Re: Critical Optimism in Pessimistic Times

Technotranscendence (
Sat, 24 Jan 1998 23:39:17 -0500 (EST)

At 06:12 PM 1/24/98 PST, John Montgomery <> wrote:
>Bill Gates capability to rapidly monopolize the very new industry of
>computer software and internet browsers is simply symptom of a business
>man taking full advantage of a new situation and technologies.
>Government is slow to react, but has begun to see Bill Gates as a threat
>and are trying to break his monopoly. To say Mr. Gates desires to
>conquer the world is not being pessimistic but instead being highly
>paranoid. I'm sure the government has it's eyes on Bill Gates since
>there are many paranoid people in government. My question is will the
>government in it's present form be able to keep up with the Bill Gates
>of the future. As new technologies rapidly develop, can we afford to
>depend on government to restrict abuses? As technology evolves at a
>mind boggling speed, shouldn't we design a government which can keep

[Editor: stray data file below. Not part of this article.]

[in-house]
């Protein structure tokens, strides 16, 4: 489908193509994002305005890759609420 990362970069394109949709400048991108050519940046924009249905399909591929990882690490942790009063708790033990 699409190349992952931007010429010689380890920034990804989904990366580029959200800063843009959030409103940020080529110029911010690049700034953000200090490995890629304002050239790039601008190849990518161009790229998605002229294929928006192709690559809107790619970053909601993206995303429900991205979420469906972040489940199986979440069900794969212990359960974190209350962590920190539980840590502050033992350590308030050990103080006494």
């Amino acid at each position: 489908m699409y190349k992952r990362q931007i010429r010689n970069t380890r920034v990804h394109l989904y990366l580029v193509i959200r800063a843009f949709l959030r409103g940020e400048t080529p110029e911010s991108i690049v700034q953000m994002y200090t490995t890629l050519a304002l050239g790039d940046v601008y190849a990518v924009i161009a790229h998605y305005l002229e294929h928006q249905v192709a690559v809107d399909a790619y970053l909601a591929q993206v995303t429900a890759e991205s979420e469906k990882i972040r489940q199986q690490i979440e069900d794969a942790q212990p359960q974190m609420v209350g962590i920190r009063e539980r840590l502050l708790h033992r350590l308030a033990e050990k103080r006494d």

There are a few funny things here. First, John and others are suggesting
breaking an alleged monopoly (Gates' businesses) with a real monopoly
(government). In other words, to keep some people from getting too
much power, they want to give other people even more power. That
strikes me as odd.

Second, what about the Gateses of the past? Microsoft is not the
first startup to sweep through an industry and leave the old elite
and others panting. Ford nealy had a monopoly on cars. Have
you driven a Ford lately? Most people don't today. Was it the
government that worked some magic to make other car companies
compete? No. In fact, tariffs and import quotas help to keep Ford's
competitors out, but yet it moves. Honda, Toyota, Chrysler, etc.
all make cars and compete with Ford.

Third, the personal computer software market is relatively new. As it
matures, not only do I think more competitors will break into it, but
consumers will demand more of an OS. Maybe this will be more
than Gates and Microsoft can deliver. If so, competitors will eat
his company alive. If not, then perhaps it is because he is giving
the people what they want.


Daniel Ust